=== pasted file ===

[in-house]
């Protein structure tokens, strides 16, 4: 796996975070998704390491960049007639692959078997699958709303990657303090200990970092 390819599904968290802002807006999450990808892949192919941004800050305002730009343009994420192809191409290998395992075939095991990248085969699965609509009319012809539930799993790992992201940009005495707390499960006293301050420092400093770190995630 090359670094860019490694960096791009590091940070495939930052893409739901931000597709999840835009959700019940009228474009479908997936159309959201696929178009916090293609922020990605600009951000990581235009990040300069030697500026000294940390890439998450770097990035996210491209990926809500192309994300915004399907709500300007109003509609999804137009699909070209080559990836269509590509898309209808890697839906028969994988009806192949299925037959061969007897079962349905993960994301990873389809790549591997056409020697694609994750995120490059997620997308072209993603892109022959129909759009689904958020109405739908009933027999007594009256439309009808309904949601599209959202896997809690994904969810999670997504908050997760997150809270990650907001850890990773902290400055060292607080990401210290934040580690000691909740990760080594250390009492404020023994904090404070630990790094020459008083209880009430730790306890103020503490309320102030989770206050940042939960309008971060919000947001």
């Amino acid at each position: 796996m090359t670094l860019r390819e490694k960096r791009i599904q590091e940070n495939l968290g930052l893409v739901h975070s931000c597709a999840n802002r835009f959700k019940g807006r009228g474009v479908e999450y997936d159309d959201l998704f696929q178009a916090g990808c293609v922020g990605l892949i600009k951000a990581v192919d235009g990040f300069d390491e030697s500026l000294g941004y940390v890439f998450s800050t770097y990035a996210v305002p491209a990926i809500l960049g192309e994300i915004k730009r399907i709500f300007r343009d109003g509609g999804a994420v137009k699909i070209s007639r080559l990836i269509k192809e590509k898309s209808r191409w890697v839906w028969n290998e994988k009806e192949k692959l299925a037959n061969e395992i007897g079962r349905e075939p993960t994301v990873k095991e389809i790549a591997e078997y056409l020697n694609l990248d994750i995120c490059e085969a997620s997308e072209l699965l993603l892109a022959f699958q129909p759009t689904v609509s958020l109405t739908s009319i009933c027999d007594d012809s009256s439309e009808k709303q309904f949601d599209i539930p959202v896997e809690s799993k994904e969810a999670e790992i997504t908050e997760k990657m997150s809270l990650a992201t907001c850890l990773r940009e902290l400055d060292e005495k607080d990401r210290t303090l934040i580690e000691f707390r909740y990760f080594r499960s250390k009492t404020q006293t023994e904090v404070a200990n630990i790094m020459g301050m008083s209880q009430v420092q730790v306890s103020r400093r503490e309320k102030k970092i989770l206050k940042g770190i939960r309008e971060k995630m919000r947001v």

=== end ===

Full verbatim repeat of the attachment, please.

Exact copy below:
[in-house]
């Protein structure tokens, strides 16, 4: 796996975070998704390491960049007639692959078997699958709303990657303090200990970092 390819599904968290802002807006999450990808892949192919941004800050305002730009343009994420192809191409290998395992075939095991990248085969699965609509009319012809539930799993790992992201940009005495707390499960006293301050420092400093770190995630 090359670094860019490694960096791009590091940070495939930052893409739901931000597709999840835009959700019940009228474009479908997936159309959201696929178009916090293609922020990605600009951000990581235009990040300069030697500026000294940390890439998450770097990035996210491209990926809500192309994300915004399907709500300007109003509609999804137009699909070209080559990836269509590509898309209808890697839906028969994988009806192949299925037959061969007897079962349905993960994301990873389809790549591997056409020697694609994750995120490059997620997308072209993603892109022959129909759009689904958020109405739908009933027999007594009256439309009808309904949601599209959202896997809690994904969810999670997504908050997760997150809270990650907001850890990773902290400055060292607080990401210290934040580690000691909740990760080594250390009492404020023994904090404070630990790094020459008083209880009430730790306890103020503490309320102030989770206050940042939960309008971060919000947001």
């Amino acid at each position: 796996m090359t670094l860019r390819e490694k960096r791009i599904q590091e940070n495939l968290g930052l893409v739901h975070s931000c597709a999840n802002r835009f959700k019940g807006r009228g474009v479908e999450y997936d159309d959201l998704f696929q178009a916090g990808c293609v922020g990605l892949i600009k951000a990581v192919d235009g990040f300069d390491e030697s500026l000294g941004y940390v890439f998450s800050t770097y990035a996210v305002p491209a990926i809500l960049g192309e994300i915004k730009r399907i709500f300007r343009d109003g509609g999804a994420v137009k699909i070209s007639r080559l990836i269509k192809e590509k898309s209808r191409w890697v839906w028969n290998e994988k009806e192949k692959l299925a037959n061969e395992i007897g079962r349905e075939p993960t994301v990873k095991e389809i790549a591997e078997y056409l020697n694609l990248d994750i995120c490059e085969a997620s997308e072209l699965l993603l892109a022959f699958q129909p759009t689904v609509s958020l109405t739908s009319i009933c027999d007594d012809s009256s439309e009808k709303q309904f949601d599209i539930p959202v896997e809690s799993k994904e969810a999670e790992i997504t908050e997760k990657m997150s809270l990650a992201t907001c850890l990773r940009e902290l400055d060292e005495k607080d990401r210290t303090l934040i580690e000691f707390r909740y990760f080594r499960s250390k009492t404020q006293t023994e904090v404070a200990n630990i790094m020459g301050m008083s209880q009430v420092q730790v306890s103020r400093r503490e309320k102030k970092i989770l206050k940042g770190i939960r309008e971060k995630m919000r947001v």